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Posts Tagged ‘social entrepreneurs’

A couple of weekends ago I spent Sunday hanging out as a mentor at Social Startup 48, a Startup Weekend-style event where participants create a company from scratch over a single weekend, only for social impact. It was a fun, inspiring and thought-provoking experience and I’m thrilled to have been involved. There’s nothing I like more than participating in creating new things, working to support new changemakers to realise their vision.

To my fascination the event was mildly controversial in social entrepreneurship circles in the lead-up, with push back against the announcement on the Australian Social Innovation eXchange (ASIX) website and Emerging Leaders in Social Change LinkedIn Group (members only). I threw myself vigorously into the later conversation, before I had any involvement in the event.

The issue people had with it was, largely, the slogan: “How fast can you make a difference?” Change doesn’t happen quickly they insisted, any and all change efforts require long-term study before making a move or trying anything else. Non-experts will only stuff it up. Something like that.

And of course, this is very true for many change efforts. Bringing diverse stakeholders together is often slow difficult work, as can making change inside any large institution. Building trust within community requires a long-term commitment, especially if you are from outside that community. Understanding all the dynamics of an issue (is this even possible?) and the work already done requires careful study.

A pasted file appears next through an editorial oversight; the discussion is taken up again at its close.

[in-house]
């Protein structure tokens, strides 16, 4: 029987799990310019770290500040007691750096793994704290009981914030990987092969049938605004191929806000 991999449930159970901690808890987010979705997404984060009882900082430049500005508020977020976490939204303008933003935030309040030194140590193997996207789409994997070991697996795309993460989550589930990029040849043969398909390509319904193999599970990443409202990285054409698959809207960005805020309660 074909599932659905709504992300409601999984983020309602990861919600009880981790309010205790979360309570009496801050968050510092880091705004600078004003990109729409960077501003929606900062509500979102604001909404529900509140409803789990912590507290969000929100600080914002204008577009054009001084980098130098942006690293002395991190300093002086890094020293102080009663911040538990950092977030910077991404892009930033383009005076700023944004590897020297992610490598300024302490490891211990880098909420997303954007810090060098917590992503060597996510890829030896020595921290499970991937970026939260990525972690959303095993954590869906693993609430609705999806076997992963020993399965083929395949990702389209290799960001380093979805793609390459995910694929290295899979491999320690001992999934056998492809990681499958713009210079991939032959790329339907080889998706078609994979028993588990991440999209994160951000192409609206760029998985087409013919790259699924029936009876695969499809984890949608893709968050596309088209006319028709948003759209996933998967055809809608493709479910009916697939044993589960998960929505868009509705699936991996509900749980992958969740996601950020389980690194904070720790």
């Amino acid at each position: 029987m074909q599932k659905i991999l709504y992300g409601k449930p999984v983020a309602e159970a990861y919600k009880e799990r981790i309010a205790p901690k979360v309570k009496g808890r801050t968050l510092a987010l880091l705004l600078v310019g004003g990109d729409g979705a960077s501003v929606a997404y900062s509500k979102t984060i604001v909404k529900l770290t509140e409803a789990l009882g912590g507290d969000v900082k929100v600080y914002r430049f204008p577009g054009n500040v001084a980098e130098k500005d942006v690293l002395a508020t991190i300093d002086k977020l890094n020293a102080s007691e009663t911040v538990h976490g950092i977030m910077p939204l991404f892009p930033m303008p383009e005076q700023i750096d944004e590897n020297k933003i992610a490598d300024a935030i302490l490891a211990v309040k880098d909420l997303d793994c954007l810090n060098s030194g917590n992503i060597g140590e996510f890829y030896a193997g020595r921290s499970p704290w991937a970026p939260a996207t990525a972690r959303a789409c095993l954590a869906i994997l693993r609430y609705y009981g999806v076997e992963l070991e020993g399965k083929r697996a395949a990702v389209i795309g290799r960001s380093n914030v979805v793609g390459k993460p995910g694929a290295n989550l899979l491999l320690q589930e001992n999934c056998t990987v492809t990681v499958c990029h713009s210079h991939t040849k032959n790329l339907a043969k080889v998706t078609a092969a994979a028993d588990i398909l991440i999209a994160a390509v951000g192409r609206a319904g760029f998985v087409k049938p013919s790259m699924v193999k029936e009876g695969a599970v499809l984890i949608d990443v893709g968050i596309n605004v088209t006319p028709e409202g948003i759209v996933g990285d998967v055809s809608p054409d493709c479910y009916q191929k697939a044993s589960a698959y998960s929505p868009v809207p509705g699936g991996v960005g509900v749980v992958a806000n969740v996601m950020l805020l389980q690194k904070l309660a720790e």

But these are not the only pathways to creating change.

Social entrepreneurs are the inventors of the social change world, and just as it was for science for many hundreds of years,  it is the inventors, the tinkers, those who get their hands dirty to go to work on figuring things out through action and learning, who have often created huge and innovative leaps forward in delivering social outcomes.

The point is not that one approach is better than another but that we need both. The greatest advances occur when the breakthroughs pioneered by the inventors is scaled through market mechanisms, government action or cross-sector partnerships, or by reaching a tipping point in cultural consciousness.

An event like Social Startup 48 would seem to naturally attract those drawn to the later approach, but not exclusively. Look through the list of participants and you would see researchers, academics and bureaucrats amongst their number. Working in teams to make decisions fast is an amazing learning experience no matter where you’re coming from.

It’s also true that in science the greatest breakthroughs are often earlier in people’s careers. It is the ability to see things from new angles, less encumbered by the prevailing wisdom or business-as-usual, which often (again, not always) leads to transformational breakthroughs, not experience.

So inviting newer, younger and more diverse actors to participate in creating change, however “fast” or “slow” they go about it initially, is a crucial part of creating change. We need new ideas and new participants to contribute to many wicked problems and creating more participation in our changemaking systems is a critical democratic advance in its own right.